Consequently, for nearly twenty years IndyCars have looked more or less the same and, thanks to the Split, have not appreciably moved forward in terms of technology or safety over that same time span. When something stays that static for that long, people tend to embrace that lack of change as some sort of twisted expression of tradition, when in fact it is simply inertia.

The saddest thing about this trend is that it takes a tragedy for people to revisit it. Prior to Dan Wheldon's death at Las Vegas Motor Speedway, the idea of introducing a new car to IndyCar racing was one that was only approved with much hand-wringing and angst from team owners who had to pay for them. Many elements within the sport were content to stick with a chassis that was nearly a decade old and, moreover, was proven to have issues with going airborne, causing significant driver injuries in certain types of accidents, and promulgating a form of pack racing that was a virtual invitation to multi-car accidents like the kind that killed Wheldon.

Don't get me wrong - the Dallara IR03 was one of the safest IndyCars ever built. That is both a good and bad thing. Good, because many drivers walked away from crashes that they would not have survived in older equipment. Bad, because there are significant technological and safety lessons that have been learned in the past twenty years that have not been implemented in IndyCar racing because of inertia.

The pursuit of the 2012 IndyCar design illustrates the direction of thinking within the sport. The Delta Wing concept was revolutionary, nearly as revolutionary as the move from front to rear engines. But it was roundly criticized and ultimately rejected because it didn't look like an IndyCar. The rear wheels were "nearly enclosed" and the front wheels (wheels, plural, only because Ben Bowlby didn't think he could get serious consideration for a tricycle-style setup) were too thin, the critics said. Aesthetically, it looked like everything from a pelican to a phallus - and that wasn't what the fans wanted to see.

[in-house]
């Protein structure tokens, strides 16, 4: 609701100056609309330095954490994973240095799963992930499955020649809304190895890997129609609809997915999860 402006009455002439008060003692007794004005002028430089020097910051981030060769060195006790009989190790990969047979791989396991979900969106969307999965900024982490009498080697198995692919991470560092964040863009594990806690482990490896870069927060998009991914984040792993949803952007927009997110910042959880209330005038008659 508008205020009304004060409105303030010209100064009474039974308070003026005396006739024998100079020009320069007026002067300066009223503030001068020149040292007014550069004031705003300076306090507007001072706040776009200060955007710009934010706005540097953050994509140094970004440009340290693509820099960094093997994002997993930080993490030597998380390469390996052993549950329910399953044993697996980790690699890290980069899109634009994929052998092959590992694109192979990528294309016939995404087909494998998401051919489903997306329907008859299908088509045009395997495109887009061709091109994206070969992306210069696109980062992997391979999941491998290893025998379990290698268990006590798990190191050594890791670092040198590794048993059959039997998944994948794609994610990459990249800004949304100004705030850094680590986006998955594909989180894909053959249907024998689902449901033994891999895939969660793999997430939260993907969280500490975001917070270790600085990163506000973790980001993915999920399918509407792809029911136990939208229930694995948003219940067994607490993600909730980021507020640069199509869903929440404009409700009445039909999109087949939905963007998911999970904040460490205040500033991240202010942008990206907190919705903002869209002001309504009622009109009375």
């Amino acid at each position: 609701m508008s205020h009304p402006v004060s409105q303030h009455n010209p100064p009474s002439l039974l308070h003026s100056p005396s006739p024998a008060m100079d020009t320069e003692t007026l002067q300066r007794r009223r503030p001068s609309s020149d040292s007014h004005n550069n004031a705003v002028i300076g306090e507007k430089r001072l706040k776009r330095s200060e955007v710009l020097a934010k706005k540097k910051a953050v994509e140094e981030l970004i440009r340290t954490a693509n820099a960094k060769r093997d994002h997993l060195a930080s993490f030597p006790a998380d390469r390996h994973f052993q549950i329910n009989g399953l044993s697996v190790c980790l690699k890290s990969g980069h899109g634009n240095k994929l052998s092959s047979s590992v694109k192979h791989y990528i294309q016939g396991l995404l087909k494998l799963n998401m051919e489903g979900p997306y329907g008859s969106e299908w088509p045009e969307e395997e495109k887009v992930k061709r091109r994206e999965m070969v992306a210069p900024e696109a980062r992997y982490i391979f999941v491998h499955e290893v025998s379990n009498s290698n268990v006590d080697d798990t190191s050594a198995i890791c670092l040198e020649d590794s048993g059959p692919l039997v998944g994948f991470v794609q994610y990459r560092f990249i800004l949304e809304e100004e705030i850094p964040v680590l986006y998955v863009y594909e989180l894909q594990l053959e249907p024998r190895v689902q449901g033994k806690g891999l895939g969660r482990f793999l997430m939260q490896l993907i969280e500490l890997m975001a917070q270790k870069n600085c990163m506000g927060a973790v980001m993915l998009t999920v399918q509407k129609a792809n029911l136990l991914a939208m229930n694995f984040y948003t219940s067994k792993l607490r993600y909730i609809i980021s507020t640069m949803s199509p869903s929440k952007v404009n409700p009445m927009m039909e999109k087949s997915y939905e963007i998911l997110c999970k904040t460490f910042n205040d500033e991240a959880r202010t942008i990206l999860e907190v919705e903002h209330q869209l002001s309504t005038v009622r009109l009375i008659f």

The concepts delivered from the other manufacturers ranged from incremental to avant garde, but it bears mentioning that the concepts that got the most mileage, especially in traditionalist fan circles, were the ones that looked the most like current-spec IndyCars. Indeed, the eventual candidate for 2012 - the Dallara IR12 - hardly looks much different from the car it replaces... although if you ask the most die-hard traditionalists, it looks like an abomination compared to what they think IndyCars should look like.

It is no wonder, then, that the very idea of significant change to the IndyCar formula - enclosed wheels, closed cockpits, limiting or removing the wings, and so forth - is anathema. Even suggesting such things is tantamount to heresy to traditionalists because that's not how things are done in IndyCar. The cognitive dissonance that results from wanting more safety at 220mph-plus speeds without addressing two of the most glaring safety risks at those speeds - the exposed driver and exposed wheels - is noteworthy.

The new 2012 IndyCar - we're still awaiting its official designation after Dallara decided to rename it after Wheldon - does feature incremental safety improvements that, designers hope, will reduce the likelihood of interlocking wheels. It remains to be seen whether those alterations will be enough or whether a more extreme solution is necessary... but what we do know is that for some traditionalists, it's already too much.

The issue really boils down to one question: "What is an IndyCar?" Traditionalists say that a car with measures to prevent wheel interlock result in a car that is not purely open-wheel... and therefore is not an IndyCar. The same goes for the closed cockpit - after all, the cockpits have been open since 1911, and if you put a roof on, what do you have? A stock car, they say derisively.

The answer to the question, of course, is a simple one. An "IndyCar" is a car that has been approved to race at the Indianapolis 500. Period. It is why the rear-engined formula cars that showed up half a century ago at the Brickyard were IndyCars - even when the roadster crowd cried "Foul!" It is also why Andy Granatelli could field a doorstop on wheels with a turbine engine.

As INDYCAR goes forward to address safety within the sport, that is the overarching guiding principle that they should follow. It will free them to make necessary changes to protect the competitors without having to concede to misguided sentimentality.

Tradition has its very important place in our sport. But so does safety, and in the final analysis, the latter far outweighs the former.